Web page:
New implantable device eases sleep apnea

Inspire Stimulator Gives Sleep Apnea Suffers Their Lives and Good Sleep Back

inspire Sleep apnea implantgMike Freeman’s snoring was so bad that his family and friends couldn’t stand to be near him when he slept. He had a severe case of sleep apnea, but it was an Internet ad that caused him to reach out to an ENT surgeon at the University of Alabama in Birmingham.

Freeman said he was diagnosed with the condition in 1995, which hindered him and others he slept with to get a good night’s rest.

And, he’s not alone. 18 million Americans suffer from the sleep apnea or obstructive sleep apnea (like in Freeman’s case). With OSA, the tongue and soft tissue block the airway, which can cause pausing between breaths or shallow breathing.

And, the snoring isn’t half the problem – sleep apnea raises the possibility of high blood pressure, diabetes, stroke, heart attack and heart failure. Since it causes disruption in sleep, it could potentially lead to traffic and workplace accidents due to the sleepiness.

When Freeman was diagnosed with sleep apnea, the doctor prescribed CPAP (continuous positive airway pressure), which is extremely effective to people who can tolerate it. However, nearly half of patients who use it don’t like it. Freeman tried it but never could get the benefit out of it.

Inspire implant

What Does The Inspire Device Do? How Does It Work?

Freeman saw an Internet ad for Inspire Upper Airway Stimulation, an implantable stimulator for sleep apnea, which involves a breathing sensor, small battery/computer and stimulation lead. The device is implanted in a short surgery and works to constantly keep an eye on the user’s breathing while they’re asleep and provide stimulation to the primary airway muscles so that the soft tissues and tongue don’t get in the way of the airway.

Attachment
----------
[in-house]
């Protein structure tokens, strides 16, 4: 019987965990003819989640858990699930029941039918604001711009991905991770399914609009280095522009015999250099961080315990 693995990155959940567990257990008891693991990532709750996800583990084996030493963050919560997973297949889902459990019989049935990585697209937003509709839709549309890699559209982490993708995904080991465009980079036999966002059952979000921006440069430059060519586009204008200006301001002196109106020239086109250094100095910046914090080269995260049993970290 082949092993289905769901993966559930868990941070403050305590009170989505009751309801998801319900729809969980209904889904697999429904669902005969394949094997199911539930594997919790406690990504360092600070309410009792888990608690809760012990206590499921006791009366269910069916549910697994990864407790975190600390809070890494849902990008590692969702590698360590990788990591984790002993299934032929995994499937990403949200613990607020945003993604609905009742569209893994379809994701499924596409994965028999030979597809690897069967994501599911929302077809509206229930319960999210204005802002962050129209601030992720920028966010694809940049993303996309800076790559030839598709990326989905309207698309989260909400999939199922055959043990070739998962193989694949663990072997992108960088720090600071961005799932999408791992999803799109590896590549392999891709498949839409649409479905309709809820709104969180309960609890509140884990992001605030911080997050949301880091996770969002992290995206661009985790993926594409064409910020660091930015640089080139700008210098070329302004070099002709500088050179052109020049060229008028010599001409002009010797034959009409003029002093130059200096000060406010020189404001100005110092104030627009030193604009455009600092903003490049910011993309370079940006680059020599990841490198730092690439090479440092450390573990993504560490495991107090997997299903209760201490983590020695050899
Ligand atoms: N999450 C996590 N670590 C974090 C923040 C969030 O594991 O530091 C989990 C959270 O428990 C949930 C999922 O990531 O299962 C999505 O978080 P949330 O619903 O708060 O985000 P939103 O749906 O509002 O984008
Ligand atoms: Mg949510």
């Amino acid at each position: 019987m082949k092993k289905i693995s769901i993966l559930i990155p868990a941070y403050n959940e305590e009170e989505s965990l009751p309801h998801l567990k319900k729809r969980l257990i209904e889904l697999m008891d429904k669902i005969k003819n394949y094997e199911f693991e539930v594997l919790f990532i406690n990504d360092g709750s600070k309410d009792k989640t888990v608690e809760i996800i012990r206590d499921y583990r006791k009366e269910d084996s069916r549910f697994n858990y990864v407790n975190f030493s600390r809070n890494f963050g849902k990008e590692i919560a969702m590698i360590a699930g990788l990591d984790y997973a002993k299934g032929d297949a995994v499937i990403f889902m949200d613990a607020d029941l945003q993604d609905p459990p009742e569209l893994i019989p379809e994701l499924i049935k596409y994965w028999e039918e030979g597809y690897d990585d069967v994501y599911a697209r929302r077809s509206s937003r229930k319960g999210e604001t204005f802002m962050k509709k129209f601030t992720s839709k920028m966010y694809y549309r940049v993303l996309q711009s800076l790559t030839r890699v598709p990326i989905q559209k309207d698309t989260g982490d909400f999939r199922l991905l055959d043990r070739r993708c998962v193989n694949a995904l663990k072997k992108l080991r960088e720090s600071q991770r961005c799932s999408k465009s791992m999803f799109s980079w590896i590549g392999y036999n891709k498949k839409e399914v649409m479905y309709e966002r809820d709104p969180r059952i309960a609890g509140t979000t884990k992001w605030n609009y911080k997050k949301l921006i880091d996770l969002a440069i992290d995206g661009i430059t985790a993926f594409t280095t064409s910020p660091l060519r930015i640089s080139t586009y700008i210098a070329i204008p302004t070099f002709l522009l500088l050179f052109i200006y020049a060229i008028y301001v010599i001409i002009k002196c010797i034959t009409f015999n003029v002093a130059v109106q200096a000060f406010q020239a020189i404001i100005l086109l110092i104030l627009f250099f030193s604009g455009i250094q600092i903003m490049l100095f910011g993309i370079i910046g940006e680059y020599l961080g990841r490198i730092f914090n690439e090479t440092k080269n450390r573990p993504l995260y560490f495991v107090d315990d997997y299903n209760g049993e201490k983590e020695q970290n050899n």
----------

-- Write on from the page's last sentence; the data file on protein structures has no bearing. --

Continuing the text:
UAB Department of Otolaryngology in the School of Medicine and the first Alabama surgeon to implant the device Dr. Kirk Withrow said OSA happens because there is a loss in muscle tone that occurs when people are sleeping, which causes the soft tissue and tongue to block the airway. The device keeps those muscles stimulated to ensure normal airflow occurs during sleep.

Freeman learned, after reaching out to Withrow that he qualified for the procedure, which includes failing at the CPAP or other sleep apnea treatments, and who have the kind of obstruction that responds to the device’s electrical stimulus.

The device is placed inside the chest, with the stimulation lead being position adjacent to the hypoglossal nerve, which controls the tongue’s movement. For most patients, it’s an outpatient surgical procedure. In a month and during a clinical visit, the device will be turned on. Patients will use a remote control to turn on the device when they go to bed and off when they wake up.

Freeman got the device implanted in January, and turned it on for the first time on Feb. 15. He said he never wakes up when it’s working and he sleep better than he has in decades. He said he leaves the CPAP machine alone and uses the device when backpacking. His friends were happy with the results.

Withrow said it’s a great alternative to the various surgical methods in the treatment of obstructive sleep apnea.

There are 65 percenters around the nation who use the Inspire device, which has had a high success rate in patients who suffer from OSA.

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